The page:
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PAPO

macrumors 6502
Aug 24, 2009
327
1
Australia
An increase will help, but not for any of the reasons you stated. It will allow programs to store more and more closer to the CPU, sure, but it'll still be used in the same way as before
see you just agreed with me, it will make the computer run better, I don't particularly care how, I know how a computer works, I can build one quite easily, but I don't need to know exactly how all the sub components work (a CPU is a whole component, the cache is on the CPU hence "sub component" wether it's a real term or not).
 
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macduke

macrumors G4
Jun 27, 2007
10,714
14,327
Central U.S.
see you just agreed with me, it will make the computer run better, I don't particularly care how, I know how a computer works, I can build one quite easily, but I don't need to know exactly how all the sub components work (a CPU is a whole component, the cache is on the CPU hence "sub component" wether it's a real term or not).
I agree that it's better too but I thought I read somewhere that it's mainly useful for more scientific operations on large numbers and such? So if that's your thing, then great. But you might research that bit. I remember doing something similar when trying to decide between the 2.2 and 2.3 on the early 2011 models. One had 6MB the other 8MB of L3 but honestly I think L3 doesn't make as big a deal as L2 like back in the Pentium 2/3 days since L3 is further out. I think L3 was added late P3 or early P4? Moving from 128KB L2 to 512KB L2 was useful. Main difference between Celeron and Pentium later on (also pipe length I think, and bus speeds). Hope I'm remembering all that right seems so long ago now!!
 
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NovemberWhiskey

macrumors 68040
May 18, 2009
3,018
1,268
Personally I would say no. I remember getting the 3.06 Duo Core in my 2009 MBP for $200 more than the base 2.8 (I think) and I regret spending that money on something that I never notice. If anything I think my MBP might run a little warmer (not sure, someone correct me if I'm wrong).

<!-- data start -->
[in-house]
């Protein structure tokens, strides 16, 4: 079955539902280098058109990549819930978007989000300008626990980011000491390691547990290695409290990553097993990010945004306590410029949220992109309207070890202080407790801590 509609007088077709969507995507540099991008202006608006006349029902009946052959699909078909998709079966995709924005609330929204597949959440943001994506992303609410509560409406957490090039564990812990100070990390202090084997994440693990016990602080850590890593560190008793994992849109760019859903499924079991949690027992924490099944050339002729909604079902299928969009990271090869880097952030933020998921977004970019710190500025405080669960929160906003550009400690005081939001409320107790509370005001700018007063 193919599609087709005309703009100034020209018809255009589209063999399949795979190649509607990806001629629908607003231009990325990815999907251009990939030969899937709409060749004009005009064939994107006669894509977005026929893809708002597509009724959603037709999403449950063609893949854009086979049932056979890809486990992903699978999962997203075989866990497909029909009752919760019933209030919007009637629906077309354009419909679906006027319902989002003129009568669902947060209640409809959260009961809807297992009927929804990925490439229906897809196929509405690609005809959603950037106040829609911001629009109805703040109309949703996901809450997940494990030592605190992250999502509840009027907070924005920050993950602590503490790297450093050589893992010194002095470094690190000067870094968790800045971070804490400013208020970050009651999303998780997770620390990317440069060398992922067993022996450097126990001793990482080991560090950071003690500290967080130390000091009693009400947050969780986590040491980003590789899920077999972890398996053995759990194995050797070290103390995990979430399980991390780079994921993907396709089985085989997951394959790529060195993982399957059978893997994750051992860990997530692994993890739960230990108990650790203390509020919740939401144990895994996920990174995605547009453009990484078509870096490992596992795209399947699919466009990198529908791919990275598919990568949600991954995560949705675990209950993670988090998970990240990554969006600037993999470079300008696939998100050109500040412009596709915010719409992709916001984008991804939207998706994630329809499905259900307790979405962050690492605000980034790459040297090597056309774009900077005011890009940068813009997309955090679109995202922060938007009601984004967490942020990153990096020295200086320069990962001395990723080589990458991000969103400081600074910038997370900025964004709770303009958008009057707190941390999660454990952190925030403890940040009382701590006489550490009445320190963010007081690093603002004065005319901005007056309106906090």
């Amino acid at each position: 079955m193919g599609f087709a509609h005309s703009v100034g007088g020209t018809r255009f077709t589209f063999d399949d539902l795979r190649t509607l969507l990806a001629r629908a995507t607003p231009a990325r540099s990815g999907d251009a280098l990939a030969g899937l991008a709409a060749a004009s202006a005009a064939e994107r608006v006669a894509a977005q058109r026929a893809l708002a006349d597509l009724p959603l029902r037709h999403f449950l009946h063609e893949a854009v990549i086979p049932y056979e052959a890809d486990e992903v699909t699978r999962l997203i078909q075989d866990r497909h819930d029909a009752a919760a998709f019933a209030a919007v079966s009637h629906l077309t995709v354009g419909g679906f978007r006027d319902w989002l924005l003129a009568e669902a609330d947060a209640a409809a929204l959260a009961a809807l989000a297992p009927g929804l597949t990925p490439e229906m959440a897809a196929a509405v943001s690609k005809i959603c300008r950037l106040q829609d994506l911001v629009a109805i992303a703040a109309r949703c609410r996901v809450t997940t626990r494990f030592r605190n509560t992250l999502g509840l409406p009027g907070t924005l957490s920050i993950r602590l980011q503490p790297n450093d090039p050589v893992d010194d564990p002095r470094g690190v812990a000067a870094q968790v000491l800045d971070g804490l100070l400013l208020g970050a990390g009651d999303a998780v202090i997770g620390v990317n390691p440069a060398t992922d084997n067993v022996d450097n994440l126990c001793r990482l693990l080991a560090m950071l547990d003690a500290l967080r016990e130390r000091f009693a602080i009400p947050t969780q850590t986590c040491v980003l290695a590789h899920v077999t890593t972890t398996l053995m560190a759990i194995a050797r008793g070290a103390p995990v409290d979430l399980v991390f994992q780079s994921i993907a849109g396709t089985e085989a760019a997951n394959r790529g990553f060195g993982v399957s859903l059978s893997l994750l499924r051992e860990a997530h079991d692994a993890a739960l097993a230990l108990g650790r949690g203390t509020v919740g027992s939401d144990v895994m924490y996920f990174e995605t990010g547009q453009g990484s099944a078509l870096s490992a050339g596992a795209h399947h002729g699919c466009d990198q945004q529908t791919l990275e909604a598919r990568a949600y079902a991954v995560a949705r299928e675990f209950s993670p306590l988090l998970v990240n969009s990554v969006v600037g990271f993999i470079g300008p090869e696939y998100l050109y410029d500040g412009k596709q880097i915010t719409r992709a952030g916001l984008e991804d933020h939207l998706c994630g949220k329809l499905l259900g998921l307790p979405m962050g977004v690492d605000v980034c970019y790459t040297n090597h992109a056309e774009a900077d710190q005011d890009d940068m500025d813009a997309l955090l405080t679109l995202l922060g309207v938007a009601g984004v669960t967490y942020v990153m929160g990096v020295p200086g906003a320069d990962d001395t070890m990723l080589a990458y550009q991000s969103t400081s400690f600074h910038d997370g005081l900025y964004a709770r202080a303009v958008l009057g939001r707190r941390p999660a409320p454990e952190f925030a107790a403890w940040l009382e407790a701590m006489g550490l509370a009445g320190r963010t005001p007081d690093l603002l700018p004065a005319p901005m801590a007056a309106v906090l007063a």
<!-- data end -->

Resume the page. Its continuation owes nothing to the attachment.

The biggest difference for me was my SSD, and I would have said spend money on that instead. But it's standard now. Still...spend money upgrading other things.
 
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echo44

macrumors 6502
Jan 21, 2008
337
74
ok so here are the differences from the intel web site
http://ark.intel.com/compare/64891,64889

I am wondering if anyone out there with more deep knowledge
can translate this into real world differences. Looking for more than
just someones guess. anywhere to find benchmarks for these chips?
 
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vladzaharia

macrumors regular
Jul 5, 2010
212
30
see you just agreed with me, it will make the computer run better, I don't particularly care how, I know how a computer works, I can build one quite easily, but I don't need to know exactly how all the sub components work (a CPU is a whole component, the cache is on the CPU hence "sub component" wether it's a real term or not).
Except that, as macduke posted, it runs "better" in ways that you won't even realize. Seriously, I'm not agreeing with you. I don't see how you can even slightly say that I'm agreeing with you. I'm telling you that what you're saying is complete bull, and that you're pulling it out of your ass. That's the opposite of "agreeing".

tl;dr: Figure out what the hell it does before trying to spew out benefits about it.